Rates of combining substantial employment with zero benefits edged up almost imperceptibly for both SSI and DI beneficiaries during the six months after Tickets were mailed, by about one-tenth of one percent to about one-half of one percent. This suggests that if TTW did affect the rates at which Ticket recipients combined substantial employment with zero benefits, the impacts must have been very small. Of course, six months is not much time to allow impacts to materialize. Subsequent reports on this evaluation will present findings based on longer follow-up periods.
3. Disability Benefit Amount
If TTW is successful in moving DI and SSI recipients off the beneficiary rolls and into substantial employment, then we would expect it to result in lower disability benefits. Furthermore, under TTW’s outcome-only payment option, SSA pays ENs and SVRAs only when they have helped beneficiaries work to the extent that their benefits are reduced to zero. Hence, we examined the disability benefit amounts received by Ticket recipients before, during, and after the mail month. Among the Phase 1 Ticket recipients included in this analysis, 19 percent of DI beneficiaries and 31 percent of SSI beneficiaries participated concurrently in both programs during the mail month. In light of this fact, the benefit measure reported in this chapter is the combined benefits from the two programs, adjusted for inflation.10 In this and all other analyses discussed in this chapter, program classification (DI/SSI) was determined as of the mail month and remained fixed for all preceding and succeeding months. So, for example, an individual who was an SSI beneficiary in the mail month but subsequently qualified for DI benefits would continue to be classified in the SSI program group for analytic purposes.
Average disability benefits for Phase 1 Ticket recipients increased gradually during the year preceding the Ticket mail month, reaching $801 for DI participants and $546 for SSI participants at Ticket mailing (Figure IV.3). These increases were driven by entry onto the active beneficiary rolls by individuals who had been receiving zero benefits 12 months before Tickets were mailed.11
During the 15 months after Tickets were mailed, the average benefit received by SSI participants fell by $14, or 2.5 percent, to $532. This change mirrors the small increase in the incidence of zero benefits during the same period (see Figure IV.1). Just as those earlier results are consistent with TTW having increased the incidence of zero benefits among SSI participants, so the results presented here are consistent with TTW having reduced their average benefit. But, as noted in our discussion of the zero benefit results, consistency is not strong evidence that TTW actually caused the changes in the outcome measures.
For DI participants, the average benefit increased by $16, or 2.0 percent, to $817 during the 15 months after the Ticket mail month. This change was not a result of inflation because we adjusted all benefit amounts to January 2004 dollars. It was also not a result of the exit of low-benefit individuals from the DI program because we retained all Ticket recipients in the postmail month analysis regardless of their program status. The incidence of zero benefits was relatively stable for DI participants following the mail month (see Figure IV.1) and thus exerted virtually no downward pressure on benefits, in contrast to the situation described in the preceding paragraph for SSI participants. The small, gradual increase in the average benefit received by DI participants probably reflects the functional relationship of DI benefits (but not SSI benefits) to recipients’ past earnings. We know from Figure IV.2 that some DI recipients had substantial earnings shortly before the Ticket mail month. After those earnings were posted to their accounts, those recipients may have qualified for higher DI benefits.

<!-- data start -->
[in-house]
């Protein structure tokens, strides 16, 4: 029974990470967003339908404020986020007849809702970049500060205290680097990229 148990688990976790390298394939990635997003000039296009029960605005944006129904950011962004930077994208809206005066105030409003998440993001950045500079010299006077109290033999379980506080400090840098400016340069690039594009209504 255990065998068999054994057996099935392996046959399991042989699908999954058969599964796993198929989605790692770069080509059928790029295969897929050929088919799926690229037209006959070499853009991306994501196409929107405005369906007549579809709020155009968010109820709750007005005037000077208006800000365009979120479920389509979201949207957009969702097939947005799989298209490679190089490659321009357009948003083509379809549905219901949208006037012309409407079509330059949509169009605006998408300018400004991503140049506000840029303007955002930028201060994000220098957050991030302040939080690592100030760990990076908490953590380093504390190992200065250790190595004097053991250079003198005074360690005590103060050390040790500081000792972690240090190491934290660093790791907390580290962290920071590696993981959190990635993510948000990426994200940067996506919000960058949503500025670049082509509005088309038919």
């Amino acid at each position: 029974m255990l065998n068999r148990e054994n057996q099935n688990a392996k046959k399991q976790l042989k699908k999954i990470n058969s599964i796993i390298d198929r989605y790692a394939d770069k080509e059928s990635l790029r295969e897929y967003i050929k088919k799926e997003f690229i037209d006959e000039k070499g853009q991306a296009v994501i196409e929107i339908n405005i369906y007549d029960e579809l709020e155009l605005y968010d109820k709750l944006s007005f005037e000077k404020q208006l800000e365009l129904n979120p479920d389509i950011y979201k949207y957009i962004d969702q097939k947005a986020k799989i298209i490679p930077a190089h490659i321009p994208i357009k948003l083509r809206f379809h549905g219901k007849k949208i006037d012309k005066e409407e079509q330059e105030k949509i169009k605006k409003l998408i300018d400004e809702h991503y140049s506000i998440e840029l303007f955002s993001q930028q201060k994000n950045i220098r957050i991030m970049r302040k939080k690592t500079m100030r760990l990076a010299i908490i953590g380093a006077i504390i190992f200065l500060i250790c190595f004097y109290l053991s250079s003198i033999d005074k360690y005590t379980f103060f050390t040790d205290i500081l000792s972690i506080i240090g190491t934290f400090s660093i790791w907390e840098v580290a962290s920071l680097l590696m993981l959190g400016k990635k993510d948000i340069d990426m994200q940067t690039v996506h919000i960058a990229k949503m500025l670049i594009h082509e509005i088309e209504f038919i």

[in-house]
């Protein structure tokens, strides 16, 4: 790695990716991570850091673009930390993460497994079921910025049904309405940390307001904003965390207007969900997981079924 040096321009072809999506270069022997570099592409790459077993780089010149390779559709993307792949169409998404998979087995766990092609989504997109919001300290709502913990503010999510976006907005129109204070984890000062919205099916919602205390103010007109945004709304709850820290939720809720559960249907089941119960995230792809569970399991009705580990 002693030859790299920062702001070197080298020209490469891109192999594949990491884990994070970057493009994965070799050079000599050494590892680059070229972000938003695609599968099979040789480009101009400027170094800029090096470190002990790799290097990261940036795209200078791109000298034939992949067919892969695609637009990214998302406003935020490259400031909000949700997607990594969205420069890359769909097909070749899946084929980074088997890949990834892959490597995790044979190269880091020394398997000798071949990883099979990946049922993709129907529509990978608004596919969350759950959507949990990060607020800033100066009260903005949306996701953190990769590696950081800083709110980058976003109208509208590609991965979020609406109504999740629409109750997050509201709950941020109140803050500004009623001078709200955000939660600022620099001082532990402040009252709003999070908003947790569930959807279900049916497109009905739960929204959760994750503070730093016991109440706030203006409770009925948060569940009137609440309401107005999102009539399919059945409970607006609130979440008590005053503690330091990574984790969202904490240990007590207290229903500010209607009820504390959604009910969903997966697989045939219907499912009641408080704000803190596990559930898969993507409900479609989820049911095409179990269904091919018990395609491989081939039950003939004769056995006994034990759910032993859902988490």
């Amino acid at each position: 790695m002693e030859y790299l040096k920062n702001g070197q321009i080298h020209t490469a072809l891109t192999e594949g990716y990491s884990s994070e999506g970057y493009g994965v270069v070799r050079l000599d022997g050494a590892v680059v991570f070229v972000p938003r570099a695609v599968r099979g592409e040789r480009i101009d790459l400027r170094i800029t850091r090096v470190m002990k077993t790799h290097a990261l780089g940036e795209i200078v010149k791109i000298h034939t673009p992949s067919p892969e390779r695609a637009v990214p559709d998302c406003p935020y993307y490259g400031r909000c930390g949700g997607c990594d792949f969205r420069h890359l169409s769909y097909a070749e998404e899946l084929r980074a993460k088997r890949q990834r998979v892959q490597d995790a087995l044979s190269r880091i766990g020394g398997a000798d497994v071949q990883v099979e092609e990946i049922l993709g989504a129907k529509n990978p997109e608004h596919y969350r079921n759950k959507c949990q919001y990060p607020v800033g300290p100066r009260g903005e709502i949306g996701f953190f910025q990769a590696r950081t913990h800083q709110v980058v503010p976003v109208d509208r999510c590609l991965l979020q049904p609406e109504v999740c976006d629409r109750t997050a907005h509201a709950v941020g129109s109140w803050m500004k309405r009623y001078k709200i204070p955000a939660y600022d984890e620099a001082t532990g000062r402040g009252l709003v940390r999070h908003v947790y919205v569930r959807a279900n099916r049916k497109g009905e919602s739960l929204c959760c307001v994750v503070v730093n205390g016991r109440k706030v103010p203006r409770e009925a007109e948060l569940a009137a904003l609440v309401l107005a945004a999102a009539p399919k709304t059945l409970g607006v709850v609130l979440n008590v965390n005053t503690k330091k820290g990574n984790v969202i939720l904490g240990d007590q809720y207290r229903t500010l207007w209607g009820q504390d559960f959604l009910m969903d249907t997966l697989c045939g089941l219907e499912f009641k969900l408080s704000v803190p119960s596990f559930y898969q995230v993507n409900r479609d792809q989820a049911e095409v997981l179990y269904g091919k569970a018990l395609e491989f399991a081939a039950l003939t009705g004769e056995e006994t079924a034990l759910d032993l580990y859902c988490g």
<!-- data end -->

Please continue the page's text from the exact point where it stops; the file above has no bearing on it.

C. OUTCOMES BY PROGRAM AND TTW PARTICIPATION STATUS
This section compares outcomes for Ticket recipients in Phase 1 states who participated in TTW by assigning their Tickets to ENs or SVRAs with outcomes for recipients who did not participate. These outcome measures were introduced and discussed in the preceding two sections—zero benefit status, zero benefits in combination with substantial employment, and the disability benefit amount. Readers are cautioned not to interpret participant/nonparticipant differences in these measures after Tickets were mailed as estimates of the impacts of TTW. Some, perhaps even all, of the differences might have existed even if the Tickets had never been mailed. In particular, participants may be more capable of working and more inclined than nonparticipants to seek substantial employment, creating more favorable outcomes for participants both before and after Tickets were mailed. For example, TTW participants who responded to our survey of beneficiaries were much more likely than nonparticipants to report that they expected to earn their way off the disability rolls (refer to Figure III.15 in the previous chapter). Further, recipients who would have entered employment and left the rolls even if they had never been mailed a Ticket are likely to find it advantageous to assign their Ticket because in doing so, they can obtain useful assistance or even cash (if, for example, they assign it to an EN with policies like those of AAA TakeCharge).12